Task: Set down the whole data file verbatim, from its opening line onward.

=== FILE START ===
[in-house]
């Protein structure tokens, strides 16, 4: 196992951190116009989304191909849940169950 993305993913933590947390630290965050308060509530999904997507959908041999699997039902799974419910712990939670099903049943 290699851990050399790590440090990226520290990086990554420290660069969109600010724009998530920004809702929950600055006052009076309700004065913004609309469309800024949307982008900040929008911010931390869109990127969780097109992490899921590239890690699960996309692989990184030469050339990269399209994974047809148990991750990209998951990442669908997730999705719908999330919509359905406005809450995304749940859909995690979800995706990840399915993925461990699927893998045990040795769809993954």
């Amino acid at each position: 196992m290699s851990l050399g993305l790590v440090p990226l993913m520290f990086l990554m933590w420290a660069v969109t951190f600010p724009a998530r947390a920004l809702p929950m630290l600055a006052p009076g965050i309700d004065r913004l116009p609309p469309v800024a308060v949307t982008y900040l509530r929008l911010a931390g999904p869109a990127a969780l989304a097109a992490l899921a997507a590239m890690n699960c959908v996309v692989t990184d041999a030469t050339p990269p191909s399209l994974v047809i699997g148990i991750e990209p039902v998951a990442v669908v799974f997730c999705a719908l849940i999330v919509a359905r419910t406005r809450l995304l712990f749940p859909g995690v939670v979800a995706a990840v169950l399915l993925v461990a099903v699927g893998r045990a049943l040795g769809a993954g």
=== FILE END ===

[in-house]
């Protein structure tokens, strides 16, 4: 196992951190116009989304191909849940169950 993305993913933590947390630290965050308060509530999904997507959908041999699997039902799974419910712990939670099903049943 290699851990050399790590440090990226520290990086990554420290660069969109600010724009998530920004809702929950600055006052009076309700004065913004609309469309800024949307982008900040929008911010931390869109990127969780097109992490899921590239890690699960996309692989990184030469050339990269399209994974047809148990991750990209998951990442669908997730999705719908999330919509359905406005809450995304749940859909995690979800995706990840399915993925461990699927893998045990040795769809993954």
């Amino acid at each position: 196992m290699s851990l050399g993305l790590v440090p990226l993913m520290f990086l990554m933590w420290a660069v969109t951190f600010p724009a998530r947390a920004l809702p929950m630290l600055a006052p009076g965050i309700d004065r913004l116009p609309p469309v800024a308060v949307t982008y900040l509530r929008l911010a931390g999904p869109a990127a969780l989304a097109a992490l899921a997507a590239m890690n699960c959908v996309v692989t990184d041999a030469t050339p990269p191909s399209l994974v047809i699997g148990i991750e990209p039902v998951a990442v669908v799974f997730c999705a719908l849940i999330v919509a359905r419910t406005r809450l995304l712990f749940p859909g995690v939670v979800a995706a990840v169950l399915l993925v461990a099903v699927g893998r045990a049943l040795g769809a993954g």